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Researchers at the Department of Energy's Argonne National Laboratory have discovered a cheap, efficient way to convert carbon dioxide into liquid fuel, potentially reducing the amount of new carbon dioxide pumped into the atmosphere.
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BP, the energy giant that grew from oil and gas production, is taking its business in a new direction, announcing Tuesday that it will slash its oil and gas production by 40 percent and increase its annual investment in low-carbon technology to $5 billion, a ten-fold increase over its current level, according to CNN.
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By Jessica Corbett
Federal regulators on Thursday released a pair of decisions expected to impact the expansion of renewable power nationwide—one that was celebrated by environmentalists and clean energy advocates as a crucial win and another that critics warned "could lead to more pollution by propping up fossil fuel power plants."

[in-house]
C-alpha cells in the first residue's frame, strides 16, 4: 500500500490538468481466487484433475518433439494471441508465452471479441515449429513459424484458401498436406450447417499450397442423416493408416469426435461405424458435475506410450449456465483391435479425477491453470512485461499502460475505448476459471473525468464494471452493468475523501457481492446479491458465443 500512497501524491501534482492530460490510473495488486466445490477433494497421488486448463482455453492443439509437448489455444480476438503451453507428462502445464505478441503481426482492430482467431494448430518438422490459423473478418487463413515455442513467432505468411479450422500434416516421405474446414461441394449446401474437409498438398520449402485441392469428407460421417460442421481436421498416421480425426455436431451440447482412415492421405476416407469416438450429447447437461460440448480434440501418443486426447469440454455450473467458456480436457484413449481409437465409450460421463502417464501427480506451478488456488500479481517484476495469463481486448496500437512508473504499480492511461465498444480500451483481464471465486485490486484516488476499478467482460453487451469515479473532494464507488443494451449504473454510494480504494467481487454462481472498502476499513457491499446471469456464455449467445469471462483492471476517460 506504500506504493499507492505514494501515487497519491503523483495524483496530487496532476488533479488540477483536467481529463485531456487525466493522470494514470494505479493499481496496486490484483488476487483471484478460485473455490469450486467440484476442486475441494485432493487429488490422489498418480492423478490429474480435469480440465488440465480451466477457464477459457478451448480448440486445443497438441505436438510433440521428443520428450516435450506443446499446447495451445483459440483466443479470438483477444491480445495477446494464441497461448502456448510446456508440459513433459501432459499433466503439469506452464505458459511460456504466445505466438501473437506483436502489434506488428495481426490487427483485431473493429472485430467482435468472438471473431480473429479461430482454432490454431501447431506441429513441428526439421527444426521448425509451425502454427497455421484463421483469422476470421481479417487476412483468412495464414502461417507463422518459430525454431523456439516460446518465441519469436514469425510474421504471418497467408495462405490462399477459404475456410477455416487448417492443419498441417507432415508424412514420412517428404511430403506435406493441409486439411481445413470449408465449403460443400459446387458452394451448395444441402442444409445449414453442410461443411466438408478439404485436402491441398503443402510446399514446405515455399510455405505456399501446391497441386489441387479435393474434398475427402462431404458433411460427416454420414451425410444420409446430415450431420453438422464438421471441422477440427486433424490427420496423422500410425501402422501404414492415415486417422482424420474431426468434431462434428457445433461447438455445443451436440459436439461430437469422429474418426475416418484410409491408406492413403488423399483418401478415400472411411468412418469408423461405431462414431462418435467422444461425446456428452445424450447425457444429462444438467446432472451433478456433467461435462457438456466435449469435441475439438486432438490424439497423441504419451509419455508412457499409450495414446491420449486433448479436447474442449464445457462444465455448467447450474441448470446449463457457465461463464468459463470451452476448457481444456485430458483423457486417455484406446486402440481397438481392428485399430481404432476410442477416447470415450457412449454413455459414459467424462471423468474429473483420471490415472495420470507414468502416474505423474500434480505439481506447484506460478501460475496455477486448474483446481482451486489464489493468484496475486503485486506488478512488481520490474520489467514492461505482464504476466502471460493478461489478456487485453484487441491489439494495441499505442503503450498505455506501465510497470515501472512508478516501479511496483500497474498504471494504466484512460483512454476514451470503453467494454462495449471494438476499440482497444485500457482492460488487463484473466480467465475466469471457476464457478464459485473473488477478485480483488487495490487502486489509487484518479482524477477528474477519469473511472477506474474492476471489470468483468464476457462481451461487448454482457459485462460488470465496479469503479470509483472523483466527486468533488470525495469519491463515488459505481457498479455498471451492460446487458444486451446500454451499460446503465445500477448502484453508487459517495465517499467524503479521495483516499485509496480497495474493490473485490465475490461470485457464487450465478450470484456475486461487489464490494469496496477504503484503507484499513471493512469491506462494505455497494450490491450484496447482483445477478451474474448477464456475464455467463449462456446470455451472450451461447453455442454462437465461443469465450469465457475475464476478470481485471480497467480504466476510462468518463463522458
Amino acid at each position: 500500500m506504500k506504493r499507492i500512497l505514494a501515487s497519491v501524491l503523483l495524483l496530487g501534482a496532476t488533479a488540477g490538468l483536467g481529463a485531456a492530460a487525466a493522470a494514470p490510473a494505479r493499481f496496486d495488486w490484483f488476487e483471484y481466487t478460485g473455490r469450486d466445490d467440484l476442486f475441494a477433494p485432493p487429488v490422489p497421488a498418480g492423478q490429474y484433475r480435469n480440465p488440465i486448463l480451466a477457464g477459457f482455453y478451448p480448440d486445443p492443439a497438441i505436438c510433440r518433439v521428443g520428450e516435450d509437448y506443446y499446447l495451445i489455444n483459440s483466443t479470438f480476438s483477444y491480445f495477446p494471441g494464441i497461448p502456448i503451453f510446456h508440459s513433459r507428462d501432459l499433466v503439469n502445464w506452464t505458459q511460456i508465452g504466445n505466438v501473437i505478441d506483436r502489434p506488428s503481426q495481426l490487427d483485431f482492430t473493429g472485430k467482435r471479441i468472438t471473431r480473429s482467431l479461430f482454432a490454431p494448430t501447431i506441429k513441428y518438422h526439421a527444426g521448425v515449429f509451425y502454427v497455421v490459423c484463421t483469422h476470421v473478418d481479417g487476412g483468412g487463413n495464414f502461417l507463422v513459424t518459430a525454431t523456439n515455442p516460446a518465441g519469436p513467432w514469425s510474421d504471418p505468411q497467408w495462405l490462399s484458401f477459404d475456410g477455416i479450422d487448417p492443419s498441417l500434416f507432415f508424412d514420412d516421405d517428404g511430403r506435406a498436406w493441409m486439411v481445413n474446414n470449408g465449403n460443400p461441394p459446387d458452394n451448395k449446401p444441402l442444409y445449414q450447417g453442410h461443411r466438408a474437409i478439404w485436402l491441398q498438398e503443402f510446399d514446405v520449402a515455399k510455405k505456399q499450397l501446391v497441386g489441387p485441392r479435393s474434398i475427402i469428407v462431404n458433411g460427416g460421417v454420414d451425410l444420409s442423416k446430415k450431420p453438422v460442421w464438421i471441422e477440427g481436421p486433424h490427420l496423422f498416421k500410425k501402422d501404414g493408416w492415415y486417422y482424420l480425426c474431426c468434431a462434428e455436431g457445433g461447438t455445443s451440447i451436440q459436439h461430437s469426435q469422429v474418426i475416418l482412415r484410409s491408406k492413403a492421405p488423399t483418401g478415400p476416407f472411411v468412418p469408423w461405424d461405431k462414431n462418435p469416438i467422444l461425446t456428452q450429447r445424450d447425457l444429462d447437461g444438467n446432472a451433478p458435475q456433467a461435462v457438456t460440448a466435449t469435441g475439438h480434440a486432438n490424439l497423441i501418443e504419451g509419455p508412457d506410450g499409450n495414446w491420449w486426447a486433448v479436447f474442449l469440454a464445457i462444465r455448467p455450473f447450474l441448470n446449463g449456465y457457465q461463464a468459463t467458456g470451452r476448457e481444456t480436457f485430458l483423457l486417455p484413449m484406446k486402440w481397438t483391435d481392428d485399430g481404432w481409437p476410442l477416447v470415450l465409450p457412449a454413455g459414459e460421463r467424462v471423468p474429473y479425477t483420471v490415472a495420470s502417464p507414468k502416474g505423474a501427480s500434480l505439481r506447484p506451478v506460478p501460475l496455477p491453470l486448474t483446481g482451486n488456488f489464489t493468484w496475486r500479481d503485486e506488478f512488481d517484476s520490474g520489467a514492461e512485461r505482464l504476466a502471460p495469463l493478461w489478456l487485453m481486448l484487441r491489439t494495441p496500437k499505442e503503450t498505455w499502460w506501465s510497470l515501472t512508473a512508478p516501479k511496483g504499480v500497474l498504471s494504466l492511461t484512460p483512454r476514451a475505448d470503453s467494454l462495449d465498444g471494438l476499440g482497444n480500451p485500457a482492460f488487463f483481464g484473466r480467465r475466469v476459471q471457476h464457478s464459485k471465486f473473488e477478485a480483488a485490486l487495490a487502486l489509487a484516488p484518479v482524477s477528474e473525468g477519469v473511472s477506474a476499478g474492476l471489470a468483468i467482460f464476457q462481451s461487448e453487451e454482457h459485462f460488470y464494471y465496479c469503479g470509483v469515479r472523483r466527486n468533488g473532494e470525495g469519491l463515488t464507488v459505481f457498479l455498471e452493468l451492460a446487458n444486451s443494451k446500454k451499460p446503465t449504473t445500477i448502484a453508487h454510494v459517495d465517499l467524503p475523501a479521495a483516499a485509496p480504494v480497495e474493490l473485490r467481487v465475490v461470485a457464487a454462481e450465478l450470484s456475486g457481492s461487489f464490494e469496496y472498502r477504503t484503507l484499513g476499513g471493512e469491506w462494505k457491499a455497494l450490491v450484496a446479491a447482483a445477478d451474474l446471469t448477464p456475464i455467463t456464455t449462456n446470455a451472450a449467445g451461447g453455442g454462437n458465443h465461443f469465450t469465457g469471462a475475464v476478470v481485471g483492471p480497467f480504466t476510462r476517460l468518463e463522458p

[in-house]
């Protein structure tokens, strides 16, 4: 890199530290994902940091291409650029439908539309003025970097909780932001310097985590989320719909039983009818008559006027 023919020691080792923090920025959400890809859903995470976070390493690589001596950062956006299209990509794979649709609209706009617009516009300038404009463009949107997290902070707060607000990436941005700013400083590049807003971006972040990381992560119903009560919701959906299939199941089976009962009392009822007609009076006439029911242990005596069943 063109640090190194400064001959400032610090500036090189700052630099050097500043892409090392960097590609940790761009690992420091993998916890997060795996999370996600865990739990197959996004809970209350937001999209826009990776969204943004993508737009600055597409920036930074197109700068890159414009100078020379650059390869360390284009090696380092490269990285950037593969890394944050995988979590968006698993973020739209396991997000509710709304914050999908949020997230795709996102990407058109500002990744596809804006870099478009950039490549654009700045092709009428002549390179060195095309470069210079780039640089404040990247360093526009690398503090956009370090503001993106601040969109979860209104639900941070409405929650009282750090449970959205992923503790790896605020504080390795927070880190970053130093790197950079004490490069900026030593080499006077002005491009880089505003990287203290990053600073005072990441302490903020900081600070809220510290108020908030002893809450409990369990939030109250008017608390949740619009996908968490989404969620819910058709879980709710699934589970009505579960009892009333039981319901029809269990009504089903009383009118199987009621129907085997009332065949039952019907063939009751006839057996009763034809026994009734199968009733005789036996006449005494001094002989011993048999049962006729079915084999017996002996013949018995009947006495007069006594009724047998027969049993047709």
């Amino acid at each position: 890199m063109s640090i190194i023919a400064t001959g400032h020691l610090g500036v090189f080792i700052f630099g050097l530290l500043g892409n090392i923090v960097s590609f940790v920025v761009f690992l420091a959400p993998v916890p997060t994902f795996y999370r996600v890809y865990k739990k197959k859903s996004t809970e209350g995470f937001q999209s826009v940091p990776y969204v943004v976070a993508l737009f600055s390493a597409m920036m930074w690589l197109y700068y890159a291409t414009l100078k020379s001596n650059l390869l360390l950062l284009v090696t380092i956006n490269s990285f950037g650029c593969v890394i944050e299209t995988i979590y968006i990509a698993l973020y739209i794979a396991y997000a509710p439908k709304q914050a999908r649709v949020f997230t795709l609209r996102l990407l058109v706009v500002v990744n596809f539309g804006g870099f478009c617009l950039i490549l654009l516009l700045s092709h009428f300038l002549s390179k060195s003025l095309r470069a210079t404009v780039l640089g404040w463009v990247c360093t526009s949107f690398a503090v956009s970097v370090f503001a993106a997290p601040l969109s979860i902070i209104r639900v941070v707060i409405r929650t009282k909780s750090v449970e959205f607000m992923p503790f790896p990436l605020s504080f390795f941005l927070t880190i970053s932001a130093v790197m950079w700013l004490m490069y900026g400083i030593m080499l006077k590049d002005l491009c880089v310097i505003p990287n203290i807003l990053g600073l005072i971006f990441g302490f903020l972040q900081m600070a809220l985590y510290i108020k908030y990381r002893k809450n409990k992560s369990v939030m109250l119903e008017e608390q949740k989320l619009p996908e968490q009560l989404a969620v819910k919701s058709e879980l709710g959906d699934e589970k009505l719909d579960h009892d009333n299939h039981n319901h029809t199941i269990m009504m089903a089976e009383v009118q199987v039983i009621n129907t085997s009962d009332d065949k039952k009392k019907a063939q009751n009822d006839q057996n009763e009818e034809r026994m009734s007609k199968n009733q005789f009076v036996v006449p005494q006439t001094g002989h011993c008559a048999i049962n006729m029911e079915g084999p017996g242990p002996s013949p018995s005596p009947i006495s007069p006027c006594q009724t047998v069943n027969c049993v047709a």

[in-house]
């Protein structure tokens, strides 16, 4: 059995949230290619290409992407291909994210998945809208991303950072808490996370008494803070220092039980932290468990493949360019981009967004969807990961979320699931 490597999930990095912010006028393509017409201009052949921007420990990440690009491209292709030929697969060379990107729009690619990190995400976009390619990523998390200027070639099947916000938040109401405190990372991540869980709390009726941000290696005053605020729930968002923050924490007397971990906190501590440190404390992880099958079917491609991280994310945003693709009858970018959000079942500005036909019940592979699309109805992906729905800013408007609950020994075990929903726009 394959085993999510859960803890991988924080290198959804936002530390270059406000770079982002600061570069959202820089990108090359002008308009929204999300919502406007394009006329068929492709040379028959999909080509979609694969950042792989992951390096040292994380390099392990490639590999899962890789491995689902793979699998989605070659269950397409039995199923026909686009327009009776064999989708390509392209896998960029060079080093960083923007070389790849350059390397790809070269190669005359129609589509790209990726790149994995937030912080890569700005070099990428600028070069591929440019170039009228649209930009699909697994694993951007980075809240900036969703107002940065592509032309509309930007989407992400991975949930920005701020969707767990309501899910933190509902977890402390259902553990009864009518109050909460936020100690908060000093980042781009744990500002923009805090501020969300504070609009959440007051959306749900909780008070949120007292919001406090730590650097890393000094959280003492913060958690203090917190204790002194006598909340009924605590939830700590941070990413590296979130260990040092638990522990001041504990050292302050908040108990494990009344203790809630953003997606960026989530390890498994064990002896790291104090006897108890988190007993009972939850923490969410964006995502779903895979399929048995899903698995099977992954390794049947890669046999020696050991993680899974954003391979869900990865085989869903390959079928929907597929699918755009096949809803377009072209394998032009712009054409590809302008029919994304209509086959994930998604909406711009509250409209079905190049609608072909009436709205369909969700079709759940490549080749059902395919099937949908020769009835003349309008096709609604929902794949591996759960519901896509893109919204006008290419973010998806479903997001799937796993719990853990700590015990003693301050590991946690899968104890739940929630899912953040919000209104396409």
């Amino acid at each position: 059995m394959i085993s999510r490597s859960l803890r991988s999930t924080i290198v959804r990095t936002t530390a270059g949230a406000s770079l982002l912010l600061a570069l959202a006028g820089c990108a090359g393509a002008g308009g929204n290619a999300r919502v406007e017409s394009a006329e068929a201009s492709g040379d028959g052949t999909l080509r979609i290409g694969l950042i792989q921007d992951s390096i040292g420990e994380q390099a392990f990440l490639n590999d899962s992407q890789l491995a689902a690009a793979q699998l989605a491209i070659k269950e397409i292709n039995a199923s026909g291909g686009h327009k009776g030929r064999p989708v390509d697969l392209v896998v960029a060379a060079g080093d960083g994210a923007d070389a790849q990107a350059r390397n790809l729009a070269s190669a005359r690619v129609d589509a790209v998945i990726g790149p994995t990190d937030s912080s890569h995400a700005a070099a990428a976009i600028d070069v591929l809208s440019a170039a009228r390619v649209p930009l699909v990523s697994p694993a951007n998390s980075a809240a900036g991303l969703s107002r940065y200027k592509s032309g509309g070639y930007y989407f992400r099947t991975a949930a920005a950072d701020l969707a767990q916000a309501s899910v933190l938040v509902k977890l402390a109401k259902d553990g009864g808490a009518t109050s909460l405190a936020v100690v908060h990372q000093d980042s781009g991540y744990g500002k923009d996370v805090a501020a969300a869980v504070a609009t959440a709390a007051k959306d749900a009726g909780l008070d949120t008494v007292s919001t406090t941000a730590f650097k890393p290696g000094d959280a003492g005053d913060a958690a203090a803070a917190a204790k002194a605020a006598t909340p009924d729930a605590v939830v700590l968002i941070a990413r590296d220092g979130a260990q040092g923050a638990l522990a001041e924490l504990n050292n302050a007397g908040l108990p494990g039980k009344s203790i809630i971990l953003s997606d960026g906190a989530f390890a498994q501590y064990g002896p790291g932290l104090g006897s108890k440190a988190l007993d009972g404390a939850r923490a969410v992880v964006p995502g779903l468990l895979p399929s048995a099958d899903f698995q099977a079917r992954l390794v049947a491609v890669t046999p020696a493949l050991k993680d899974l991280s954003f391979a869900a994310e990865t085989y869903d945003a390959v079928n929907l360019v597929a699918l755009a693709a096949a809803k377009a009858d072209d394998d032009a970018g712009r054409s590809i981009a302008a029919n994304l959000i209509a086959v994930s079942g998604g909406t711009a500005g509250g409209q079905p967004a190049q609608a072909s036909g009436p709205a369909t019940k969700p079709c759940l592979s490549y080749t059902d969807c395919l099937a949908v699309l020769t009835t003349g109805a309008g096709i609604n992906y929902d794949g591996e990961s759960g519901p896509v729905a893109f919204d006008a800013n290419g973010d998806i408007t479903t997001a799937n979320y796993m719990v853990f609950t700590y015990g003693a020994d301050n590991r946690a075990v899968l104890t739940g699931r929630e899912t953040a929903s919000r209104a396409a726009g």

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By Kimberly White
The City of Houston has committed to 100 percent renewable energy. Mayor Sylvester Turner announced that the city has teamed up with NRG Energy to power all municipal operations with renewable energy beginning in July.
<div id="aea44" class="rm-shortcode" data-rm-shortcode-id="45b3862780fc400f29290a319fcc2f63"><blockquote class="twitter-tweet twitter-custom-tweet" data-twitter-tweet-id="902176734078017537" data-partner="rebelmouse"><div style="margin:1em 0">Here are the #ClimateFacts about #HurricaneHarvey. https://t.co/lECmNlmbCh</div> — The YEARS Project (@The YEARS Project)<a href="https://twitter.com/YEARSofLIVING/statuses/902176734078017537">1503930669.0</a></blockquote></div>